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How to track or not track to measure progress


Ways to Start your Weight Loss Journey without Tracking

Before we dive into this topic, I do want to mention that the best way to diet is to track your intake. Tracking is great to bring awareness to your current consumption and learn the macros and nutrition in certain food items by simply looking at the amount. Many people will underestimate how much fats they are consuming and overestimate how much protein they are consuming.
If I were to ask you how much protein in is 4 oz of chicken breast, and roughly what would 4 oz of chicken breast look like, would you be able to ballpark an answer? What about knowing that 1 cup of rice vs 1 cup of berries vs 1 cup of pineapple vs 1 cup of beets will all give you different amount of carbs and different types of carbs.
Tracking your food can teach you lifelong lessons regarding food portions and macro composition that you can utilize for your entire life. Once you have a foundation of macros per portion per food, you can easily manipulate them to reach your goals.
However, if you are looking to start a weight loss journey and aren’t yet ready to weigh and track your food, here are a few tips to get you started:

Practical Implementation

    • Increase vegetable intake, aiming to fill 50% of your plate from non-starchy veggies for at least 2 meals per day
    • Reduce added fats to 1 tsp per meal, if needed
    • Have 1 serving of fruit included in at least two meals per day
    • Each meal should be centered around protein (20+ grams)
    • Choose high fiber carbs over processed carbs
    • Prioritize whole foods at least 80% of the week
    • Reduce ‘treats’ (candy, chips, chocolate, cookies etc.) to 1 item, once per week
    • Reduce eating out to once per week if possible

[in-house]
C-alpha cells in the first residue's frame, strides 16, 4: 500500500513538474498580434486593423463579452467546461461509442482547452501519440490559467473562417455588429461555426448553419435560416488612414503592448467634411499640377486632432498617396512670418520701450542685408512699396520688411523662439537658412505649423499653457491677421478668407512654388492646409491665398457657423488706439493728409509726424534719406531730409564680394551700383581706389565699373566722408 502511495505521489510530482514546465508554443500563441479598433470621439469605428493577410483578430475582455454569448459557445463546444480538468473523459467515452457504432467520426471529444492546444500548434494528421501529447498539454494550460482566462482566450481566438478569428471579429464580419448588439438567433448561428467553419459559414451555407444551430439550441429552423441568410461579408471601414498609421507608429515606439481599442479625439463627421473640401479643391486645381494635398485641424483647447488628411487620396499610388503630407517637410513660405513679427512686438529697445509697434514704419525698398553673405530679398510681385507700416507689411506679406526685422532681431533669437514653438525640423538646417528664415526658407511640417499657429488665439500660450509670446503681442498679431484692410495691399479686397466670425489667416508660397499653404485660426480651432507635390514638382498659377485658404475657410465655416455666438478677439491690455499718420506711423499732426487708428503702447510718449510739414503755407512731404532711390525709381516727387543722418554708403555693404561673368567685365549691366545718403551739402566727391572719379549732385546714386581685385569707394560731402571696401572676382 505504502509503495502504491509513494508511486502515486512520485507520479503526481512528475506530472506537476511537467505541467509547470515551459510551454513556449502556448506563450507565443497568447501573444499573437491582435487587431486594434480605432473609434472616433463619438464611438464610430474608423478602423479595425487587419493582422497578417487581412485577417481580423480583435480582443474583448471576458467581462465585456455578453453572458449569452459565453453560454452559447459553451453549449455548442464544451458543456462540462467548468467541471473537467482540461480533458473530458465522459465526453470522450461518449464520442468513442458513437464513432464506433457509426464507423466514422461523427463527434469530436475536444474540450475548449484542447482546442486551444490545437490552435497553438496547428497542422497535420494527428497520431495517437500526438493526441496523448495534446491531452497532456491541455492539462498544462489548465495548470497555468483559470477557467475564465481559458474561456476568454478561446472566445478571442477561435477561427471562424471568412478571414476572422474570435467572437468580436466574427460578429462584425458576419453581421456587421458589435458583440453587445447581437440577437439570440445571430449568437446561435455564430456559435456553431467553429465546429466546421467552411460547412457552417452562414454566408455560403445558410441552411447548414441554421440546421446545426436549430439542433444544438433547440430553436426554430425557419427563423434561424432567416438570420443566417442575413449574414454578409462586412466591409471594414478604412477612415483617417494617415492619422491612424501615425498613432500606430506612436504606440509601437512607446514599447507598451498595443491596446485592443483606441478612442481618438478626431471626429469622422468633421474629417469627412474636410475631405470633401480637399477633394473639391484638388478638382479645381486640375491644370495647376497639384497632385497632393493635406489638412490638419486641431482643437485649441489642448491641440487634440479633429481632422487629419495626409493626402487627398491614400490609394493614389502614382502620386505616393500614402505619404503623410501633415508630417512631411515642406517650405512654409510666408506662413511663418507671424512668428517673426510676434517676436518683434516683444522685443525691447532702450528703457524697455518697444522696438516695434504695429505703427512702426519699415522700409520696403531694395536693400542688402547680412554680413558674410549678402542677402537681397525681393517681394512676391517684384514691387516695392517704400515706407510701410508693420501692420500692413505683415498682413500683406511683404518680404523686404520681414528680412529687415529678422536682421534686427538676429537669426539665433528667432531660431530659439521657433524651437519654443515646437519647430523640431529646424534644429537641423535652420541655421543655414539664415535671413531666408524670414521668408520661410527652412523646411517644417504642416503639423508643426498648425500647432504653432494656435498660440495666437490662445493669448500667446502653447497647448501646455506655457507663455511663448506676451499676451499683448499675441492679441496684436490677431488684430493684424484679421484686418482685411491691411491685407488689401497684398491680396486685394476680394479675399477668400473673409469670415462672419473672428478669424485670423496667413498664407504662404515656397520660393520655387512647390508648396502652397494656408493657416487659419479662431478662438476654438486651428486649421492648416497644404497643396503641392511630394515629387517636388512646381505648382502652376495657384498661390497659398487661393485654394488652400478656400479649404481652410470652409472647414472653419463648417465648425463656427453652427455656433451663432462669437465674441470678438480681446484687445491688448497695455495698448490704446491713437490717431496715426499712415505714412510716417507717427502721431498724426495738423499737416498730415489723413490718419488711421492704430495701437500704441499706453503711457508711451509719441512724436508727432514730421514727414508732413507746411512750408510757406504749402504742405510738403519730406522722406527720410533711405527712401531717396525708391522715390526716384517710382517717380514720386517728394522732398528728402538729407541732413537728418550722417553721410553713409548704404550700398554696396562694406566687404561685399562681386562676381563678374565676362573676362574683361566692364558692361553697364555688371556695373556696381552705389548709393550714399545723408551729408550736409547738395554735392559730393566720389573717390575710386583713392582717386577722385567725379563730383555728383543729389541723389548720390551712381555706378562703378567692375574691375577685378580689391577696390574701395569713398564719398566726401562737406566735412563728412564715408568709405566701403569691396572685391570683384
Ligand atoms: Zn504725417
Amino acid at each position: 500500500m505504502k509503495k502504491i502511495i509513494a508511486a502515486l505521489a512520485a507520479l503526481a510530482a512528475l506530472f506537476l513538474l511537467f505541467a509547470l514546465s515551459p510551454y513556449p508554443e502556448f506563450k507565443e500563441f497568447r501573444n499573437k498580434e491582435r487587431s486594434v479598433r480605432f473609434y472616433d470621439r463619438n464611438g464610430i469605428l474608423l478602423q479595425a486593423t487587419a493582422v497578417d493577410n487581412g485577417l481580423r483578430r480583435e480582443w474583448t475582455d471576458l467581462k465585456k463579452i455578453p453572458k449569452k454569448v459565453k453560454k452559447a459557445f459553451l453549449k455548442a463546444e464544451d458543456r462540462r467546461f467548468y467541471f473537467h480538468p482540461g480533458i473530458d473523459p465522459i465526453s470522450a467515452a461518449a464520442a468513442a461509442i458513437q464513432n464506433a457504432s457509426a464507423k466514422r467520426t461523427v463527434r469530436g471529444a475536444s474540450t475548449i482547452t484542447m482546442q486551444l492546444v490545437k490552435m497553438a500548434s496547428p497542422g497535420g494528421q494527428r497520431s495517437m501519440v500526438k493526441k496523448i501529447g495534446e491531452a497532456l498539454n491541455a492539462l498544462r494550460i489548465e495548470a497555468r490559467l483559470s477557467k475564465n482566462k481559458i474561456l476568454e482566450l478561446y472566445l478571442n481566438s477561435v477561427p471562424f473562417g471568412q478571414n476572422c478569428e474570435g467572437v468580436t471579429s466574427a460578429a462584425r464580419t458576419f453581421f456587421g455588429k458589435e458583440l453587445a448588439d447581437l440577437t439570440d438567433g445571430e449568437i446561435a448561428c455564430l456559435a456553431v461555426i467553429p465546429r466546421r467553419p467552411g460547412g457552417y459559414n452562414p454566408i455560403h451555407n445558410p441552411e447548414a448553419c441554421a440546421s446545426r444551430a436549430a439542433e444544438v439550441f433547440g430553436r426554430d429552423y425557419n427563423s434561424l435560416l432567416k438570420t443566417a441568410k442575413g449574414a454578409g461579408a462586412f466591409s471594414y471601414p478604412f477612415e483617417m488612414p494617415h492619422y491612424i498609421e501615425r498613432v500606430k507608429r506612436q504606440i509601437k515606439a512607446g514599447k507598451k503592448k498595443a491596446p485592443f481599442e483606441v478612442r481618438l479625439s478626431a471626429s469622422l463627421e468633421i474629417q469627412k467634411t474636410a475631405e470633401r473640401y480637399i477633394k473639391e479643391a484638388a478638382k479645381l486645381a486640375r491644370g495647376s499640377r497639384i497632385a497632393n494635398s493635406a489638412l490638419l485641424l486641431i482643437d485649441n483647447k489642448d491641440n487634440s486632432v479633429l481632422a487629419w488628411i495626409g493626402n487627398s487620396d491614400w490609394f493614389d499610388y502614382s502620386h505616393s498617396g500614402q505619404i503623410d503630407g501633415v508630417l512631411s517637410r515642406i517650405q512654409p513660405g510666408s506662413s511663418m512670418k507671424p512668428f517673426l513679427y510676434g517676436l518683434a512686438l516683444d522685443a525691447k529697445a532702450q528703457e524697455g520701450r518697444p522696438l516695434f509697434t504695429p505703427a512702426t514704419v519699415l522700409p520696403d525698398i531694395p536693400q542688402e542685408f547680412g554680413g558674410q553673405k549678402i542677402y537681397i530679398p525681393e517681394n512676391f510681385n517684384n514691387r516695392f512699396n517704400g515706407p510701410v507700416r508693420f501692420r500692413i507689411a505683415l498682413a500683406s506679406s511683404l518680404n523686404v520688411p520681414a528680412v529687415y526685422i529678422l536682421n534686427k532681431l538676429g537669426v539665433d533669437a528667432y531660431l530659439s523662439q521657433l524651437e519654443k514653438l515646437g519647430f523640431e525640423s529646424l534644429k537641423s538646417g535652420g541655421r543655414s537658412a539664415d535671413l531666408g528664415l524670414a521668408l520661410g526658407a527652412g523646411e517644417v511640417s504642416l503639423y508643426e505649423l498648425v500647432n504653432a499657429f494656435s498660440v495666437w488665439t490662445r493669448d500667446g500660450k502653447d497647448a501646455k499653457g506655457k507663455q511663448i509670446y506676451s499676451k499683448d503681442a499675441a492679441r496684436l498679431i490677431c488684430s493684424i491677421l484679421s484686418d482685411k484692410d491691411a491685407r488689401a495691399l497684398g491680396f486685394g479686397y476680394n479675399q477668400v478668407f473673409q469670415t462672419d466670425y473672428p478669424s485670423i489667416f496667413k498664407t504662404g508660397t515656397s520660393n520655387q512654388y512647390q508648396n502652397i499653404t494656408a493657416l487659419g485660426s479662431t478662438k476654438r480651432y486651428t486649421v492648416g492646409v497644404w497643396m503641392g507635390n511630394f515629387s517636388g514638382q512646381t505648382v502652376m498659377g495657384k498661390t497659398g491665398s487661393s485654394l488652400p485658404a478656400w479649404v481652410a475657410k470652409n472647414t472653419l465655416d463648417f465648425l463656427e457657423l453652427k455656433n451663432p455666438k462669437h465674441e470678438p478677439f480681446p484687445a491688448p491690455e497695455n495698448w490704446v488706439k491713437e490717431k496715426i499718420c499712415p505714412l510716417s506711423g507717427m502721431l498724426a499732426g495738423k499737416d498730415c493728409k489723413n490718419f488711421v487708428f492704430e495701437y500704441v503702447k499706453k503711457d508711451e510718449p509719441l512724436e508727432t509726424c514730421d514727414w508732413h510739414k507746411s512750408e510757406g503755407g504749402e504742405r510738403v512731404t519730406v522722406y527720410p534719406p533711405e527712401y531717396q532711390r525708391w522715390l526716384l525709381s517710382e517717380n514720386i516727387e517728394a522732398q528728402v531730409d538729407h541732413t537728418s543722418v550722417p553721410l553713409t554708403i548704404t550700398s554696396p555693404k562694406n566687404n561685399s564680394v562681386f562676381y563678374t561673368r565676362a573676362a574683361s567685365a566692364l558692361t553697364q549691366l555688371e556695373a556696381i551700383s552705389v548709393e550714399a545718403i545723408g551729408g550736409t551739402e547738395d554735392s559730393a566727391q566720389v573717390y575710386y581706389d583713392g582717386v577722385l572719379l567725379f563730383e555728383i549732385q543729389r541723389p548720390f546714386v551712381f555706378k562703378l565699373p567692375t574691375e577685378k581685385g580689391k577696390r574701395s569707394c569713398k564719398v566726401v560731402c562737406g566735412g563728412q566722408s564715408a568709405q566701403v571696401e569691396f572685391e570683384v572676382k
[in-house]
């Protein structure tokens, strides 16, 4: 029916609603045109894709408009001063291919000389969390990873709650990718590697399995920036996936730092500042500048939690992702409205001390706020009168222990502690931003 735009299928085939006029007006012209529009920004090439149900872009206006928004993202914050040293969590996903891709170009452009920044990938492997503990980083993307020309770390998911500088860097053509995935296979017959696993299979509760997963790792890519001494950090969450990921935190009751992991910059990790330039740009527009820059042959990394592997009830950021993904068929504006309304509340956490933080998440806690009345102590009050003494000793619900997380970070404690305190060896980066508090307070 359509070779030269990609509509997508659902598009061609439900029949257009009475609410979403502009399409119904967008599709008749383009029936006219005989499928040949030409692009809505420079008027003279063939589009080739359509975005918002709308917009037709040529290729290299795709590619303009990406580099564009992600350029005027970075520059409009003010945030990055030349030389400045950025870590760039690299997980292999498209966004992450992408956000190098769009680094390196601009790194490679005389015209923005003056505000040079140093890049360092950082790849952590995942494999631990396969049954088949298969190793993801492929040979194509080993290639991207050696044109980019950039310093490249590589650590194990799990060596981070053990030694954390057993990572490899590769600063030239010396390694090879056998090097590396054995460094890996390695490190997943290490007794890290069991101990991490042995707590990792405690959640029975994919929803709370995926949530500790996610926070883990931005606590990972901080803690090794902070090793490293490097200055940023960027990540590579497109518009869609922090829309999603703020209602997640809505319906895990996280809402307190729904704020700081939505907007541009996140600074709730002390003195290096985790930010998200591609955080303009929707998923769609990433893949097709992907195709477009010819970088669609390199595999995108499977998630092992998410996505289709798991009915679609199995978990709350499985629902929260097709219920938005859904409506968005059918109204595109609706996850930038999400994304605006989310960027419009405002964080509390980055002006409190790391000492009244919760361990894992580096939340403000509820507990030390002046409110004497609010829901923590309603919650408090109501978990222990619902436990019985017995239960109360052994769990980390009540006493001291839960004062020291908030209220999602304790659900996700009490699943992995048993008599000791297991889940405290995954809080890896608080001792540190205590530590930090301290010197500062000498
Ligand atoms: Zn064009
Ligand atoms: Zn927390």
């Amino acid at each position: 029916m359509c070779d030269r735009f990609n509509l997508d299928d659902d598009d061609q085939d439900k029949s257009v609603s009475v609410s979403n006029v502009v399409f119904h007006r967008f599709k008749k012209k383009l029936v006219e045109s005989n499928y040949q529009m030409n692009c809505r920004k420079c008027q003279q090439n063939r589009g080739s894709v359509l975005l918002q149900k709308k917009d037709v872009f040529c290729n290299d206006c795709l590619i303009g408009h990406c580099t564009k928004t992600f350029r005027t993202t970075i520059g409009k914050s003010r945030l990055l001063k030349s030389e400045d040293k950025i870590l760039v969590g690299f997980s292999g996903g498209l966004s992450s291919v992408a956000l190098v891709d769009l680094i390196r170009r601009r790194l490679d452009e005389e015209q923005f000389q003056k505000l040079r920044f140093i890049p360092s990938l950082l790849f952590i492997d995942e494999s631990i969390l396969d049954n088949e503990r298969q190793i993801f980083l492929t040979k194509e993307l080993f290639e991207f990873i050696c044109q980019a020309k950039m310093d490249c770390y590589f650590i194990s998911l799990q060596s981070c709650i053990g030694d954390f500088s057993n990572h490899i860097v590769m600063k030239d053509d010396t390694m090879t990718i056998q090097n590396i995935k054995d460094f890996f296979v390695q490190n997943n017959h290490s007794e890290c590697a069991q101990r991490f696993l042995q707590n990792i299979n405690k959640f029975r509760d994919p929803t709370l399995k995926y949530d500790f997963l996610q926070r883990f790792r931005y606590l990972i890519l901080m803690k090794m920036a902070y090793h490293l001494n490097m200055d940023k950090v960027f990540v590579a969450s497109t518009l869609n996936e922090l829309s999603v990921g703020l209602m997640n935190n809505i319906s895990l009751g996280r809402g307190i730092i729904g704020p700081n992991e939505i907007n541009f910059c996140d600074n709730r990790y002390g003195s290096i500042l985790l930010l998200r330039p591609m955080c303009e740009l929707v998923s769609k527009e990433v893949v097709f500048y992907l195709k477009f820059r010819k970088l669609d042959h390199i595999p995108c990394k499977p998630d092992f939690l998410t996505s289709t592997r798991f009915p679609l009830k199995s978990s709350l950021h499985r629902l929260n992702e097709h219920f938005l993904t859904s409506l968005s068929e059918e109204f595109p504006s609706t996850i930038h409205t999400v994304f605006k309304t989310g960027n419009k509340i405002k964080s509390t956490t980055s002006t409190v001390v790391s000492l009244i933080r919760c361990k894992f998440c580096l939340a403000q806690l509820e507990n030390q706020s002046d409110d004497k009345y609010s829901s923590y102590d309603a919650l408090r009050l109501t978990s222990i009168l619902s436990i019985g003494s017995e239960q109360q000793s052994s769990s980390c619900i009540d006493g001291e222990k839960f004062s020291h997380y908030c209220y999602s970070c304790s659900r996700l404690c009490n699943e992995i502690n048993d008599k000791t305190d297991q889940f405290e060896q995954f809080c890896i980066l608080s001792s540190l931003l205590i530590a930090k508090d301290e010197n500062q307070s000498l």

• Decrease alcohol to once per week maximum
    • Only have one serving when you eat (no going back for seconds)
    • Fast between meals for 4-5 hours, have consistent meal times and avoid grazing or snacking
    • Eat 3-4 times per day
    • Aim to fast for 12 hours between the last meal and the first meal
    • Consume water throughout the day (non-caloric beverages are okay too)
    • Ensure you are sleeping for 7-9 hours, with consistent waking and bed times
    • Prioritize a strength training program 3-6 days per week
    • Incorporate daily movement and aim for at least 10K steps per day
    • Break up sedentary time with 10 minutes of movement every 90 minutes when possible


How to Ensure you are Progressing in your Workouts

When it comes to building new muscle tissue, also known as muscle hypertrophy, it is essential that you are progressively overloading. Progressive overload is when you gradually increase the intensity of your workouts. This can be done in many ways and is not necessarily just adding more weight to the bar.
Skeletal muscle hypertrophy and strength occurs in response to tension. If that tension stays the same (ie: using the same weights, reps, sets etc.), then the muscle will adapt and you will hit a plateau. In order to continue to build new muscle, and get stronger, you must continue to challenge the neuromuscular system and increase the demands placed on it, so it has no choice but to continue to adapt.
If you have been working out for some time now, and aren’t seeing much progress with either your strength or body composition, you may have hit a plateau. Here are a few ways you can implement progressive overload into your training:

Practical Implementation

  • Increase tension/weight
    • Increase the weight on the bar or dumbbells used (2.5-5 lb increments typically)
  • Increase reps per set
    • Increase how many reps you are doing in the set (12 versus 8)
  • Increase sets per exercise
    • Add another set (4 sets instead of 3 for example)
  • Increase exercises per workout
    • Add another exercise to the session (for example total 6 exercises instead of 5)
  • Increase training frequency
    • Train that specific body part twice in the week instead of just once
  • Decrease rest between sets
    • Instead of resting 2 minutes between sets, rest 60-90 seconds
  • Increase range of motion
    • Increase the depth of the movement pattern (go below parallel)
  • Increase time under tension
    • Slow down the eccentric and/or concentric portions of the movement
    • Add pauses at the bottom range
    • Add pulses or half/quarter reps


Fats contain 9 kcals per gram, versus carbs and protein that both contain 4 kcals per gram. That means 15 grams (1 tbsp) of olive oil will contain 135 calories, and 15 grams (1 tbsp) of honey will contain 60 calories. That is less than half!